Losing weight gets harder with age
July 30, 2018

Q:  Two years ago I attended my 50th high school reunion. It was wonderful to reconnect with people I haven’t seen since we graduated. There was a small number of classmates I recognized immediately and the appearance of others had changed dramatically. One common theme was weight gain. Recently my doctor suggested that I should lose some weight to decrease my issues with arthritis. I have made attempts but without much success. I’ve been down this road before and have always managed to take off the pounds when I put my mind to it. Is it that much harder to lose weight when you are older?

A:   Yes! Unfortunately for many reasons losing weight as a person ages is more difficult. Around thirty years of age we start to lose muscle mass. This is an important factor because muscles use up about 3x more calories than fat. Less muscle mass equates to a slower metabolism which means we should consume fewer calories. Dr. Oz of television fame states our metabolism slows down 5% every decade after a person turns forty. Declining levels of estrogen and testosterone simply adds to the weight loss challenge.

It is estimated two thirds of Americans are overweight. Weight gain impacts all ages. The concern should not be focused on body image but on overall health. For older adults who are more likely to have chronic health conditions excess weight can have a negative impact on their functional status and declining health.

This may lead someone to think it is a lost cause to even attempt to lose weight if they have reached the status of older adult. It is not impossible but just takes more effort and planning. What we eat and our lifestyle impact our weight. Exercise is an essential factor during the weight loss journey. The exercise routine is going to vary from person to person. Walking or jogging may be the answer for some people while a person who has orthopedic problems may have to focus on strength and weight training.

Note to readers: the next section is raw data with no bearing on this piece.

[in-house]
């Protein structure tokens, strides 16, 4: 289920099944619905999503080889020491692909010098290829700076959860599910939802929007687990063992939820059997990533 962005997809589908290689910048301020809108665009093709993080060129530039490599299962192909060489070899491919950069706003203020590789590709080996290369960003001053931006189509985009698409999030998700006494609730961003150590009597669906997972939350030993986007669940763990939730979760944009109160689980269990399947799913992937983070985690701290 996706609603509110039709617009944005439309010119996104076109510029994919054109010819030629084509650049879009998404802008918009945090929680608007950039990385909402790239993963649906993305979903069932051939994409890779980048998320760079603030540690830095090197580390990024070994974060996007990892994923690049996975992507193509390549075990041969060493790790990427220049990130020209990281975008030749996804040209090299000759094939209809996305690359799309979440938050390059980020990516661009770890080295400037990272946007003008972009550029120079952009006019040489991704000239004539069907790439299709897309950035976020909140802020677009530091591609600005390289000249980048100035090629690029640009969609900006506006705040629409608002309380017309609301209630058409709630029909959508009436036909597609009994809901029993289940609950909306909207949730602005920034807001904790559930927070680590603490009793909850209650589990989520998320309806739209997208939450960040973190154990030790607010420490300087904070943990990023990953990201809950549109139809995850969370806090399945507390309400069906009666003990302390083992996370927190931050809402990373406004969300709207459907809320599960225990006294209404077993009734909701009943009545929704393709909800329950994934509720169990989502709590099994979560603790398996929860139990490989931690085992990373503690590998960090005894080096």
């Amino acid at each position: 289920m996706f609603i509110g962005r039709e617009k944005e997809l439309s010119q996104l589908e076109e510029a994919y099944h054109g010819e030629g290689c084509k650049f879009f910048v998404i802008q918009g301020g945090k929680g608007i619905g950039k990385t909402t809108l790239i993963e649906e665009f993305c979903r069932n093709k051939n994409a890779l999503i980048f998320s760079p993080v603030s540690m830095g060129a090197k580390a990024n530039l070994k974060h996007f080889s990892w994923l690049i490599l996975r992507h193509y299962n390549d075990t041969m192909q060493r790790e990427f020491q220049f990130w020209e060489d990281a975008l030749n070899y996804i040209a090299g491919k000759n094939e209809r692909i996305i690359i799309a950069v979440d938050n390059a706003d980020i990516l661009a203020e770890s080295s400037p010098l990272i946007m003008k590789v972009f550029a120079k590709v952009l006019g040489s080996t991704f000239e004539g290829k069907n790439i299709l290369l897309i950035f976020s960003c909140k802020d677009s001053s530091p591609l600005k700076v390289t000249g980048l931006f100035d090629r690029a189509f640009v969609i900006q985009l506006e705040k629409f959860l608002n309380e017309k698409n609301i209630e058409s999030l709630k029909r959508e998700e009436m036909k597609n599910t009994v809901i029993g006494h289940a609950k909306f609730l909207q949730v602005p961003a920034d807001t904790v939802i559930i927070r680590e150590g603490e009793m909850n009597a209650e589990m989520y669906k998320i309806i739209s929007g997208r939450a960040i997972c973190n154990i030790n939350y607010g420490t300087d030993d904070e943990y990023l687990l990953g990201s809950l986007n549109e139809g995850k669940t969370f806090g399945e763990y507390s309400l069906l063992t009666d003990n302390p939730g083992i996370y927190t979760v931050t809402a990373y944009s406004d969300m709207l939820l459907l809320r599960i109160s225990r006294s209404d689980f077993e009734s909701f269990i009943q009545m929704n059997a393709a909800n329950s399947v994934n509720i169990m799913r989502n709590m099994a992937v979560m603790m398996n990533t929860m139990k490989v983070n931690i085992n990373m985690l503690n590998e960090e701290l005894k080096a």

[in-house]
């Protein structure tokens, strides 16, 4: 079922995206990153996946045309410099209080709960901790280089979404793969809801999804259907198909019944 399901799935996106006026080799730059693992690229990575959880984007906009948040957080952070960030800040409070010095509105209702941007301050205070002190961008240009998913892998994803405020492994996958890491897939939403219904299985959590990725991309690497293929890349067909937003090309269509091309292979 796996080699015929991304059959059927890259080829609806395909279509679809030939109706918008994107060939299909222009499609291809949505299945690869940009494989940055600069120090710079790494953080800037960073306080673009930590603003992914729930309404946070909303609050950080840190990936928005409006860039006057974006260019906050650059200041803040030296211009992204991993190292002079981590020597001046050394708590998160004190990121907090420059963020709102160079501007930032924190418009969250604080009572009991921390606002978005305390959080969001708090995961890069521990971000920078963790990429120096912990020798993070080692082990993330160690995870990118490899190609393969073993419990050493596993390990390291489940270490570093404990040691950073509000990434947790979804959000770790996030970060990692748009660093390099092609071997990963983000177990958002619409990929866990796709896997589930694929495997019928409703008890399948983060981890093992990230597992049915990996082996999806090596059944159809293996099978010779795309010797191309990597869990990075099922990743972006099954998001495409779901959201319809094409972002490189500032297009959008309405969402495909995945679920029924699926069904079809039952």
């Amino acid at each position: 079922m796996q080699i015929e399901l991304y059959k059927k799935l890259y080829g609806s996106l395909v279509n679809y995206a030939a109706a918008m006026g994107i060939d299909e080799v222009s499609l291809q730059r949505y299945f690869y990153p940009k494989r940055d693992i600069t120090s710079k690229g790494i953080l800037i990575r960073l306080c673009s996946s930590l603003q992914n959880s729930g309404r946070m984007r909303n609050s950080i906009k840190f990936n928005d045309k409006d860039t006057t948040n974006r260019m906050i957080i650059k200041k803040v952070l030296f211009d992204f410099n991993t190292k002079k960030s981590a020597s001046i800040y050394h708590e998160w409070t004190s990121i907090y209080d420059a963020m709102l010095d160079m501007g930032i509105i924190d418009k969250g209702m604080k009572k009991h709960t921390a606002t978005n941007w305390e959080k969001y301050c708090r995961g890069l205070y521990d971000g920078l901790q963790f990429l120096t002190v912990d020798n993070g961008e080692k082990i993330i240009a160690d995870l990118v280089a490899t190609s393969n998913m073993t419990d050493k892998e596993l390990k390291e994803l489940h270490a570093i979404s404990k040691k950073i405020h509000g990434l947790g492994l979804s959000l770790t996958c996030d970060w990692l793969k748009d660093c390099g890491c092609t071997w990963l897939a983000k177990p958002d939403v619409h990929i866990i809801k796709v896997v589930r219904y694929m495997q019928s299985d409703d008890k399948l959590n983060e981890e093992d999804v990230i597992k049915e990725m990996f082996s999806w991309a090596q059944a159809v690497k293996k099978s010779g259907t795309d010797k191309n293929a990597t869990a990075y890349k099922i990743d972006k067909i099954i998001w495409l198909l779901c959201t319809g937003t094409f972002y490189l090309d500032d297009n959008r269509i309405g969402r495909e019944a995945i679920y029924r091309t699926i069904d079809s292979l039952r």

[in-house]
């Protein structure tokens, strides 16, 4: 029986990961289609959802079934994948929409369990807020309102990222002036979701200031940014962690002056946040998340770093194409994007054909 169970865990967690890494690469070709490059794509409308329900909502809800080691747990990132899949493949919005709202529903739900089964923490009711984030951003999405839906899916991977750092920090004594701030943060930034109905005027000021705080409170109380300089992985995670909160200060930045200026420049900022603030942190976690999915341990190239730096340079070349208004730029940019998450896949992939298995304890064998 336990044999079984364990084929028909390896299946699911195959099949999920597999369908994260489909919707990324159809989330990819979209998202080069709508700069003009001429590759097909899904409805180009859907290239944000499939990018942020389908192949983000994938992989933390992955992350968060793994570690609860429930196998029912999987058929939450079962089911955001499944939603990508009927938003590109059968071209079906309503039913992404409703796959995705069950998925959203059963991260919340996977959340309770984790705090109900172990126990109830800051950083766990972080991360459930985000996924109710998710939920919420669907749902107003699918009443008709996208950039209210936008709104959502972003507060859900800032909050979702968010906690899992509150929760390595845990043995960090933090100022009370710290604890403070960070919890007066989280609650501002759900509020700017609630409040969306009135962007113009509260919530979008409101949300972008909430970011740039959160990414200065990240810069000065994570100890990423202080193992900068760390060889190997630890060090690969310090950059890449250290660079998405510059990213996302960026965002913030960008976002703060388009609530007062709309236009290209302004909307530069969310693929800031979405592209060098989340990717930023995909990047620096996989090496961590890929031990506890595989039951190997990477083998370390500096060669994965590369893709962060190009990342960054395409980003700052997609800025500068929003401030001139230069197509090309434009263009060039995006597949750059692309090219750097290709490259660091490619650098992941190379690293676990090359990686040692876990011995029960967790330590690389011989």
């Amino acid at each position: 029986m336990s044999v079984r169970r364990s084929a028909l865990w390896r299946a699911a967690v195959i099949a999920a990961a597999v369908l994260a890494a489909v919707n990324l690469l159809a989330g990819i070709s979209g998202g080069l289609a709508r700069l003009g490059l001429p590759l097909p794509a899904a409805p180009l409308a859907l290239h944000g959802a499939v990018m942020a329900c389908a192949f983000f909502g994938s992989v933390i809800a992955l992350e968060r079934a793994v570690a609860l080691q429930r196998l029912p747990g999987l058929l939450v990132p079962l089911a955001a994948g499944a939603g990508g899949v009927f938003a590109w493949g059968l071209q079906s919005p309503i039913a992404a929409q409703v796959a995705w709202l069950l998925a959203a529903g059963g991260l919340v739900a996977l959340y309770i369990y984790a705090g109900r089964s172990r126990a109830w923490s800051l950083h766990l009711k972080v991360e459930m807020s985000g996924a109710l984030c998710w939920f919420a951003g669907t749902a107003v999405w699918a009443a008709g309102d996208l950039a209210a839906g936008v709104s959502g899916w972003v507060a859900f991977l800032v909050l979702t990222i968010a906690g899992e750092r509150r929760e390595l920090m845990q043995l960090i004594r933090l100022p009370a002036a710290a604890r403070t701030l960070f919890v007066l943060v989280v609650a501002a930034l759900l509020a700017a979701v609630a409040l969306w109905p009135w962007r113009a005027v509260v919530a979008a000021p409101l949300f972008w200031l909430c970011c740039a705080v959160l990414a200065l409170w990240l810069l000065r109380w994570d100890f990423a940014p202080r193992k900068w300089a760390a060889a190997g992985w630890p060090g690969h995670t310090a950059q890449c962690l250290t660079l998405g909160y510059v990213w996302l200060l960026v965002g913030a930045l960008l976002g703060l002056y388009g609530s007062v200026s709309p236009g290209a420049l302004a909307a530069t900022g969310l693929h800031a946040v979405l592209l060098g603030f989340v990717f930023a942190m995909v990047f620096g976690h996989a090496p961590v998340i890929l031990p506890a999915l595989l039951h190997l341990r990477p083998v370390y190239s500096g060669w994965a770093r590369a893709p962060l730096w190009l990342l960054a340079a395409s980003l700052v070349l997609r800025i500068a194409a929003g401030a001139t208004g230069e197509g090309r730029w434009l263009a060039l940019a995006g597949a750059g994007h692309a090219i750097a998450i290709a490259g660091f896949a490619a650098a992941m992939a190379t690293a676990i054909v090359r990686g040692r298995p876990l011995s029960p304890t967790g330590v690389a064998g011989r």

Ask your physician about referring you to a nutritionist who could counsel you on what foods to incorporate into your daily diet and what foods to avoid/cut down on. Visit to find out if there is a Healthy Eating for Successful Living in Older Adults workshop offered near where you live. Check out local exercise groups which may be held at a Senior Center in your town or if possible schedule a session with a personal trainer to get you started on the right track.


Are you struggling caring for an older adult or having difficulty locating resources? Our staff is available for a no-cost consultation, set up at your convenience, to help guide you through your caregiving experience. For more details or to schedule an appointment, please call 800-892-0890.

Do you have a question? We encourage inquiries and comments from our readers. Please direct your correspondence to or Elder Services of the Merrimack Valley, Inc., Age Information Department, 280 Merrimack Street, Suite 400, Lawrence, MA 01843. Joan Hatem-Roy is the CEO of Elder Services.

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